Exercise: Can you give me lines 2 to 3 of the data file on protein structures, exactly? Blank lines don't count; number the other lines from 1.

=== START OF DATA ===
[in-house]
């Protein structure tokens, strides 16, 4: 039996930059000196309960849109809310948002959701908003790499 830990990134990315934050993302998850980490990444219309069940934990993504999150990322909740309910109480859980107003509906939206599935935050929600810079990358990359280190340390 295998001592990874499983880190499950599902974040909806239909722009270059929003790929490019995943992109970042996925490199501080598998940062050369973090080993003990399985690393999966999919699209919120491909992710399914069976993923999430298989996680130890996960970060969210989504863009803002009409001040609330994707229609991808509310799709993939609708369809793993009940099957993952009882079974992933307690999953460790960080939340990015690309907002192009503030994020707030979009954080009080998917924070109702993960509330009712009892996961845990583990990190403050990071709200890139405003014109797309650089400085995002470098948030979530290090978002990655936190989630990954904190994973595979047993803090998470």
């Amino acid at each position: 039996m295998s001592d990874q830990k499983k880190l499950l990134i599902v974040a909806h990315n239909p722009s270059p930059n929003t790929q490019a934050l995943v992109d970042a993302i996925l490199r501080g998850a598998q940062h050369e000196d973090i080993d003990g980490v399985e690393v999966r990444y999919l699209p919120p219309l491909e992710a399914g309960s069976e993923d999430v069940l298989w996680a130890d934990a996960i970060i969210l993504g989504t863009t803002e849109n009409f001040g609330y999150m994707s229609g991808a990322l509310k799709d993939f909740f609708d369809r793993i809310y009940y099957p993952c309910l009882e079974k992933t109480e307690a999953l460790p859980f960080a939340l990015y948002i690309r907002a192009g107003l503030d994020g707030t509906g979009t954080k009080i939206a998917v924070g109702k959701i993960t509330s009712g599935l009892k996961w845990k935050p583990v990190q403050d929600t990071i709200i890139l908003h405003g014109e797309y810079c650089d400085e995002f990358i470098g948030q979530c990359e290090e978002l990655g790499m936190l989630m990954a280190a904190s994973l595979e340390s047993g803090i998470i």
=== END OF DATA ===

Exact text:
């Protein structure tokens, strides 16, 4: 039996930059000196309960849109809310948002959701908003790499 830990990134990315934050993302998850980490990444219309069940934990993504999150990322909740309910109480859980107003509906939206599935935050929600810079990358990359280190340390 295998001592990874499983880190499950599902974040909806239909722009270059929003790929490019995943992109970042996925490199501080598998940062050369973090080993003990399985690393999966999919699209919120491909992710399914069976993923999430298989996680130890996960970060969210989504863009803002009409001040609330994707229609991808509310799709993939609708369809793993009940099957993952009882079974992933307690999953460790960080939340990015690309907002192009503030994020707030979009954080009080998917924070109702993960509330009712009892996961845990583990990190403050990071709200890139405003014109797309650089400085995002470098948030979530290090978002990655936190989630990954904190994973595979047993803090998470």
């Amino acid at each position: 039996m295998s001592d990874q830990k499983k880190l499950l990134i599902v974040a909806h990315n239909p722009s270059p930059n929003t790929q490019a934050l995943v992109d970042a993302i996925l490199r501080g998850a598998q940062h050369e000196d973090i080993d003990g980490v399985e690393v999966r990444y999919l699209p919120p219309l491909e992710a399914g309960s069976e993923d999430v069940l298989w996680a130890d934990a996960i970060i969210l993504g989504t863009t803002e849109n009409f001040g609330y999150m994707s229609g991808a990322l509310k799709d993939f909740f609708d369809r793993i809310y009940y099957p993952c309910l009882e079974k992933t109480e307690a999953l460790p859980f960080a939340l990015y948002i690309r907002a192009g107003l503030d994020g707030t509906g979009t954080k009080i939206a998917v924070g109702k959701i993960t509330s009712g599935l009892k996961w845990k935050p583990v990190q403050d929600t990071i709200i890139l908003h405003g014109e797309y810079c650089d400085e995002f990358i470098g948030q979530c990359e290090e978002l990655g790499m936190l989630m990954a280190a904190s994973l595979e340390s047993g803090i998470i």